After the show we went to this little bar and had a general toast with champagne to open the program officially. Then everyone parted ways to go out in search of a good time. Heather, Ann and I wanted to stop back at the hotel to put away our cameras and purses before going out, but when we got there and tried calling people to see what everyone was doing, no one really knew what was going on. We basically gave up on going out because we were all piles of exhausted mush laying on beds, and eventually Frank came back and we watched TV for a bit, and went to bed around 3.
In the morning we had to be out of the hotel by 9:30, so we all got up, ate at the hotel buffet, and put our bags in this room for the day. We walked to the Jardínes de Alcazar, this gorgeoussss garden that surrounds the Palacio(?) de Alcazar (see pics on facebook). We were here until about 12:30, and then took a break before touring La Catedral. After getting some water and ice cream we were ready to go again. The Catedral was really nice, and eventually we climbed up the tower (thank god there were no stairs, only 35 ramps) and got a beautiful view of Sevilla. After this we broke for lunch and everyone was being annoying and indecisive. Eventually a decision was made to go to McDonalds because they have a 1 Euro menu.
Fast food in Europe is not fast. At least not in Spain. They had 4 registers going, each with its own line. We were probably the 5th people in line. At home you would be out of there in less than 10 minutes, even with 5 people in front of you. In Spain, don’t expect to get out of there for at least 30 mins. We waited in line for a while, and at one point this kid tries to cut us in line. at first we though he was just standing next to us waiting for a friend, but as we started moving up, he was getting in front of us. We were all pissed, but we didn’t know how to tell him to back the fuck up and get at the end of the line, so we didn’t say anything. Fortunately the man behind us did. He gave this kid a good yelling at and told him that he got here after we all did and he needs to stand in the back of the line. Eventually the kid just left cause this man was not giving up…thanks guys! We ordered our food with only slight difficulty (Ann was almost the proud owner of 4 chicken sandwiches rather than a 4-piece chicken nugget) and then when it was the guy-behind-us’s turn, he sternly talked to the employees of McD’s about the poor organization of their lines and how it takes forever to get food and how people can cut in line. Awkwarddd, since I was standing there pressed against the wall waiting for my food.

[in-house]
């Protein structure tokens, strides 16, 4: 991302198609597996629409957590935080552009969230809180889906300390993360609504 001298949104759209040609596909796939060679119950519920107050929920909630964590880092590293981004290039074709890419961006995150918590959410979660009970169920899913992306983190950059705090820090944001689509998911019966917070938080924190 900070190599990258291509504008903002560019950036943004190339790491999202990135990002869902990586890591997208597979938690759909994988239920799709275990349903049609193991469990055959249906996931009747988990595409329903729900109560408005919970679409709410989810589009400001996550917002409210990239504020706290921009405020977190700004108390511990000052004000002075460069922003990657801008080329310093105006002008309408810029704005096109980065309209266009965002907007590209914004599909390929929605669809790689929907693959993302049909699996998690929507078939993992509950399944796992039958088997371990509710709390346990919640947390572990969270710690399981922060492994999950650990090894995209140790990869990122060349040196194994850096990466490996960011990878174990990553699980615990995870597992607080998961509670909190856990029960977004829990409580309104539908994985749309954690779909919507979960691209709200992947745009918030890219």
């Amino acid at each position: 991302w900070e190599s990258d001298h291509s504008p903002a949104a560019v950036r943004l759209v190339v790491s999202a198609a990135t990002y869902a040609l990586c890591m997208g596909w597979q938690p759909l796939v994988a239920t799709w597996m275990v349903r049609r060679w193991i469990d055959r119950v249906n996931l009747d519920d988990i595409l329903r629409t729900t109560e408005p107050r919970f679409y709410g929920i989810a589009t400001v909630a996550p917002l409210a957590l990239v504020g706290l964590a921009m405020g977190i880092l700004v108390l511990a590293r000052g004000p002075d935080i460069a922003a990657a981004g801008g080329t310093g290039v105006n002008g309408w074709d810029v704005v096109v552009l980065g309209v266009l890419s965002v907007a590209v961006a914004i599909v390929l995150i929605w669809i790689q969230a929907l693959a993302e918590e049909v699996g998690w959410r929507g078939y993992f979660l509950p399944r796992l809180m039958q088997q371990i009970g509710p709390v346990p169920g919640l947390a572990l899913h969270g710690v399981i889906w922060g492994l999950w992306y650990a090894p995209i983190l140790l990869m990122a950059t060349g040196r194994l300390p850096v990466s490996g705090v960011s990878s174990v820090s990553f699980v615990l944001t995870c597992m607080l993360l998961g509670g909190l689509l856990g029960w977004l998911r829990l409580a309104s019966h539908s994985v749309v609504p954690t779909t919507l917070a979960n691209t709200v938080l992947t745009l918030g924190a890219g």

After McDonalds, we still had 4-ish hours to kill. Heather met up with her friend again, Alex and Frank wanted to rent a bike and go on a bike ride, so Ann and I decided to find this big park that’s on the map to go take a nap in. Eventually we found it and lay down for a bit, but the flies here are really persistent and eventually we got up and left to go back to the hotel. After a short wait, the busses were finally there and we got on and left Sevilla around 7:30.
Overall, the trip was really beautiful. However, It made me really really happy that I chose Granada over other spanish cities. Granada’s size is perfect, we don’t have to use public transportation, everything is cheap compared to other places, we get free food with our drinks, and we get free food with our drinks. Also, we get free food with our drinks. Touring places with large groups of people is embarrassing and annoying, and I am definitely glad to be back “home” in Granada.
Abrazos y Besos